Thursday, April 26, 2012

Egyptian court drops cases against popular actor Adel Imam and other artists

Update: Egyptian comedy actor Adel Imam's three-month jail sentence for defaming Islam was dropped by a Cairo court on Thursday. Similar charges against filmmakers Nader Galal, Mohamed Fadel and Sherif Arafa and writers Lenin El-Ramly and Wahid Hamed were also dropped.

In Egypt the growing influence of political Islam threatens to lead to a clash of civilizations on a national level. Proof of this was delivered on Tuesday when  an Egyptian court sentenced the actor Adel Imam  to three months in prison and a fine of LE 1000 for defaming Islam in his films Morgan Ahmed Morgan, El-Erhaby ('The Terrorist') and El-Erhab Wel-Kabab ('Terrorism and Kebab').
Adel Imam
Adel Imam (72) is Egypt's best known comic actor who has made a long list of films, most of which were huge (cash) successes. At the same time Imam became controversial after he distanced himself last year from the uprising against president Mubarak. At the time he said that the protesters at Tahrir Square did not represent true Egyptians. Also he praised Mubarak for the wisdom with which he had ruled Egypte during 30 years. However, Imam's political stance did not keep colleagues and other members of Egypt's cultural elite to be alarmed by the verdict. This the more because the directors Sherif Arafa, Nader Galal and Mohamed Fadel and the writers Wahid Hamed and Lenin El-Ramly also face charges of "defaming" Islam. They will stand trial on 26 May. The Front for Creativity has organised a protest on 26 May outside the Agouza Court on Cairo's Sudan Street, when their trial begins.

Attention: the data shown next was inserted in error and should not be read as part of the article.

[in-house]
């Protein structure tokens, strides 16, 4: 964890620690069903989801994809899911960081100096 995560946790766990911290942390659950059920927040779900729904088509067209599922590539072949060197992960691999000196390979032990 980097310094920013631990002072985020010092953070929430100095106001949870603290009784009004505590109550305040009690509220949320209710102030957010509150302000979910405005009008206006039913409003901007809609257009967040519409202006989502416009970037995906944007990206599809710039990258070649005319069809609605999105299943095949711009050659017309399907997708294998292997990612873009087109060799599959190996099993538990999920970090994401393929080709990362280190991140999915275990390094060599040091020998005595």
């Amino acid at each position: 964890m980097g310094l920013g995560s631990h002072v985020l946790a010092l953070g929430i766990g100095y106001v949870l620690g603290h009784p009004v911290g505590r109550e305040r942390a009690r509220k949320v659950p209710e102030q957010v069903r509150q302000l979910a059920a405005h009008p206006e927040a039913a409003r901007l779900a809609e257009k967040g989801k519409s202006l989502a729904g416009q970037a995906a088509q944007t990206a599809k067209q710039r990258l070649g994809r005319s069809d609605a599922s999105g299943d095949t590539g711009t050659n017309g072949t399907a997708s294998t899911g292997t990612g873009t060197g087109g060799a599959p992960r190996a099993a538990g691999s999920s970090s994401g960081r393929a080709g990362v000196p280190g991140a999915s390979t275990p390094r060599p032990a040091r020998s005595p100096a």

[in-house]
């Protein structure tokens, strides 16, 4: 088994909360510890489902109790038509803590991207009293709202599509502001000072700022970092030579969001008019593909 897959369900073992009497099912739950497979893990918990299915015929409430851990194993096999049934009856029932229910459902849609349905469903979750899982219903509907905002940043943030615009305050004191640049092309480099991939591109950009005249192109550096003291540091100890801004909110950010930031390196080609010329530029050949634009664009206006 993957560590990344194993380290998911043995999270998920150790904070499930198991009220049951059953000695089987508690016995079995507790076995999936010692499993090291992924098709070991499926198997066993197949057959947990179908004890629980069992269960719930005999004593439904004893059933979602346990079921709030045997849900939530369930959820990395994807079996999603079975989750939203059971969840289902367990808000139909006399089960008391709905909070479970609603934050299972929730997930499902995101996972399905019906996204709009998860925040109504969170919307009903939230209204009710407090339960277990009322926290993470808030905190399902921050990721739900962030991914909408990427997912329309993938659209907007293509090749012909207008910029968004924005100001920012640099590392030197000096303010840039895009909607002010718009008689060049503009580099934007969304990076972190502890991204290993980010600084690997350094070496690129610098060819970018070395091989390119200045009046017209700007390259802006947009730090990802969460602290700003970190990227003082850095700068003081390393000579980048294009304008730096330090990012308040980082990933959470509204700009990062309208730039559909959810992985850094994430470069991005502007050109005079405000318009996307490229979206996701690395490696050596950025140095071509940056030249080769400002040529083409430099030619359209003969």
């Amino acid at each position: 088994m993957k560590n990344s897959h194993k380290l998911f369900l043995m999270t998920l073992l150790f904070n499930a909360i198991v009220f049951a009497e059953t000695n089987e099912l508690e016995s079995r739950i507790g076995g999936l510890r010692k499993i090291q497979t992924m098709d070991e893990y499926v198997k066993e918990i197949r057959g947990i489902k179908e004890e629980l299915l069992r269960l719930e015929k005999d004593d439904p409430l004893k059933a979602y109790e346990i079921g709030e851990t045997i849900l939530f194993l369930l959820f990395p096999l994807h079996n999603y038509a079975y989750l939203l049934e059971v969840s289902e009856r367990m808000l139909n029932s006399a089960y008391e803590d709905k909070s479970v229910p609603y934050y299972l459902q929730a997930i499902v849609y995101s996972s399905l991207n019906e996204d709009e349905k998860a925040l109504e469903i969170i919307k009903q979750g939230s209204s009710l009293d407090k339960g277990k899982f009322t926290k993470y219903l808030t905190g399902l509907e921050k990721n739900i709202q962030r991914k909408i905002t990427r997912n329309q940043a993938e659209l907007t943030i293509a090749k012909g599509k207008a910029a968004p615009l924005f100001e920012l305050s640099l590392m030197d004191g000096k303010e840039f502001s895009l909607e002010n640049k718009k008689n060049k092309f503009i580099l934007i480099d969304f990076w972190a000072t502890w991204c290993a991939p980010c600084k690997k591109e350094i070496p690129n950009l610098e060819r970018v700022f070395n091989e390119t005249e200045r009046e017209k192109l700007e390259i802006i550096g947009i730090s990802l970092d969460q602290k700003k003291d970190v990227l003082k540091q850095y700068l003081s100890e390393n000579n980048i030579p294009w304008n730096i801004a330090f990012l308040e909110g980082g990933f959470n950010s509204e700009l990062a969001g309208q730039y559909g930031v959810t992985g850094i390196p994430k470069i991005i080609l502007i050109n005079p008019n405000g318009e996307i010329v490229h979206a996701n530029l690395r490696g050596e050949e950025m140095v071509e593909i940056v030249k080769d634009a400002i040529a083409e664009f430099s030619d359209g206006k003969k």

Writer Alaa El-Aswany, whose book 'The Yacoubian Building' was filmed with Imam in one of  the leading roles, wrote on Twitter that he did not agree with Adel Imam politically, but nevertheless appreciated his art. Aswany condemned the sentence, saying Egypt was returning to the dark ages.
Independent filmmaker Ahmad Abdallah described the sentence was an "act of terrorism against artists" and a "slap in the face for serious cinema." And actor Amr Waked said that "the best you could do to an artist you don’t approve of is not watch him, but you don’t have the right to prevent him from working or jailing him."
Ashraf Abdel Ghaffour, the head of the Egyptian Actors Syndicate, said that the syndicate’s lawyers would appeal the conviction.
The case against Imam was filed in February by Asran Mansour, who accused the actor of offending Islam and its symbols, including the Hijab – head scarf  – and beards in his films.

No comments: